To explore the underlying mechanism through which DARS-AS1 regulates cell proliferation, we performed an RNA pull-down assay to identify its potential protein binding partners. RT-qPCR results show that about 86.2% of DARS-AS1 locates in the cytoplasm of SW620 cells (Supplementary Fig. 3a). Then, in vitro transcribed biotinylated DARS-AS1 or mock RNA were incubated with SW620 cell lysates, followed by SDS-PAGE separation. Subsequent silver staining shows a distinct band (~38 kDa) is significantly enriched in the DARS-AS1 pull-down sample but not mock RNA or beads samples (Fig. 3a). This band was identified as PKR-activating protein (PACT) by mass spectrometry (MS), and further validated by immunoblotting in SW620, HCT116 and HepG2 cell lines (Fig. 3a, b). The enrichments of DARS and PACT associated proteins-PKR and TRBP-were also examined by RNA pull-down via western blot (WB). As results show, no direct interactions between DARS-AS1 RNA and these three proteins were detected (Supplementary Fig. 3b). The specific interaction between DARS-AS1 and PACT was further confirmed by RNA immunoprecipitation (RIP) assay, which show that DARS-AS1 is significantly enriched by anti-PACT antibodies, while not other control RNAs (Fig. 3c). To determine whether DARS-AS1 directly interacts with PACT in the absence of any other cellular component, in vitro biolayer interferometry (BLI) assays were performed using purified PACT. Biotin-labeled DARS-AS1 or mock RNA were immobilized on streptavidin (SA) biosensors, following by incubating into kinetic buffer containing 1 μM PACT. Notably, PACT strongly bound to DARS-AS1 (KD values about 26.9 nM) but not to the mock RNA (Fig. 3d). Together, these results demonstrate a direct interaction and high affinity between DARS-AS1 and PACT.

Fig. 3: DARS-AS1 directly interacts with PACT.
figure 3

a RNA pull-down assay identifies DARS-AS1 interacting with PACT in SW620 cells. Upper, silver staining of associated proteins. Lower, immunoblot with anti-PACT antibodies. b RNA pull-down assays were performed in HCT116 (upper) and HepG2 (lower) cells. Immunoblot detected the enrichment of PACT. c RNA immunoprecipitation (RIP) assays were performed using the indicated antibodies in SW620 cells. d The binding curves of PACT with full length DARS-AS1 or control RNA were obtained by biolayer interferometry (BLI). RNAs were immobilized on streptavidin biosensors. 1 μM PACT were used for measuring the association. e RNA pull-down assays were performed using biotinylated full length DARS-AS1 or truncations (upper). Immunoblot shows the retrieved PACT (lower). f Purified flag-tagged PACT was incubated with biotinylated full length DARS-AS1 or truncations (as showed in e) for in vitro RIP assays. Retrieved RNAs were validated by RT-qPCR. g The relative affinities of different RNA fragments for PACT were obtained by biolayer interferometry. 100 nM RNA and 1 μM PACT were used in each assay. h In vitro RIP assays were performed using purified intact or truncated flag-tagged PACT. Retrieved RNA was validated by RT-qPCR. i Cell growth rate of SW620 cells overexpressing DARS-AS1, PACT, or both. j Overexpression of full length or truncated DARS-AS1 in SW620 cells shows different impacts on cell growth. k Cell apoptosis was detected by immunoblot with anti-PARP antibodies. l Knockdown DARS-AS1 induces SW620 cell apoptosis, as revealed by flow cytometry. Data shown are means ± SD in triplicates experiments. *p ≤ 0.05, **p ≤ 0.01, ***p ≤ 0.001, ****p < 0.0001, by two-tailed Student’s t test.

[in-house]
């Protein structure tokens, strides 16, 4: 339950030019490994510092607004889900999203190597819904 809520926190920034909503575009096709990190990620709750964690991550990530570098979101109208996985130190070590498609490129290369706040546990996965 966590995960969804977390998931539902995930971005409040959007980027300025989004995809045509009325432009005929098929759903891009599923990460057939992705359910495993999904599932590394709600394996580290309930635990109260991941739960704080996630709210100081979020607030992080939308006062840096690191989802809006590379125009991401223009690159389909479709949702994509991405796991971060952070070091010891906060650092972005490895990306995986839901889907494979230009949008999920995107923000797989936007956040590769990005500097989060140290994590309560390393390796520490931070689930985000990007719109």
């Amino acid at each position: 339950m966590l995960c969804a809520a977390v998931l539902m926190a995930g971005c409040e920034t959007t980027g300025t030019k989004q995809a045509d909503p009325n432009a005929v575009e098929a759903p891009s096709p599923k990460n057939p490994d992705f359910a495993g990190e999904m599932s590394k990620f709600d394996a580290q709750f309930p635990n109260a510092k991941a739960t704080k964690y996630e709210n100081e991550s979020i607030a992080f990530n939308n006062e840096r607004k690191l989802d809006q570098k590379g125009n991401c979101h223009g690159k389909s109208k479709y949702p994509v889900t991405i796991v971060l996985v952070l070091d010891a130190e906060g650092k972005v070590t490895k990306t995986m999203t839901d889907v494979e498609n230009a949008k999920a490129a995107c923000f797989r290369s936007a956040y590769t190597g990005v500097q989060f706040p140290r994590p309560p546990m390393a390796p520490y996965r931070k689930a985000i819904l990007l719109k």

We then generated three biotinylated RNA fragments of DARS-AS1 by in vitro transcription to identify the region in DARS-AS1 required for PACT association (Fig. 3e). The RNA pull-down results suggest that each fragment is able to interact with PACT, but that the 3’ end region (384–768nt, marked A3) shows a stronger association than the middle region (192–576nt, marked A2) or the 5’ end region (1–384nt, marked A1) (Fig. 3e). Similar results were observed in the in vitro RIP assay using recombinant PACT (Fig. 3f). Consistent with these results, binding experiments of immobilized RNA fragments to PACT using BLI also show that PACT has a higher affinity with A3 (384–768nt) (KD values about 94.6 nM), while barely binds to other regions. (Fig. 3g).

We also investigated the associated binding region in PACT. PACT comprises three functional domains, with two conserved double-stranded RNA-binding domains (dsRBD) and a third domain (marked D3), which serves as an activator for interacting proteins. To investigate the lncRNA binding capability of each domain, we constructed three mutations with a respective deletion of each of these three domains and performed in vitro RIP analysis. Our results show that deletion of the third domain (D3) of PACT dramatically reduces its interaction with DARS-AS1 (0.11-fold of intact PACT) (Fig. 3h) as compared to the other two mutations, highlighting D3 as the crucial domain for interaction with DARS-AS1. Taken together, these results suggest that the interaction between DARS-AS1 and PACT might occur primarily through the 3’ end of DARS-AS1 and D3 domain of PACT.

DARS-AS1 promotes cancer cell proliferation and inhibits cell apoptosis through inhibiting the function of PACT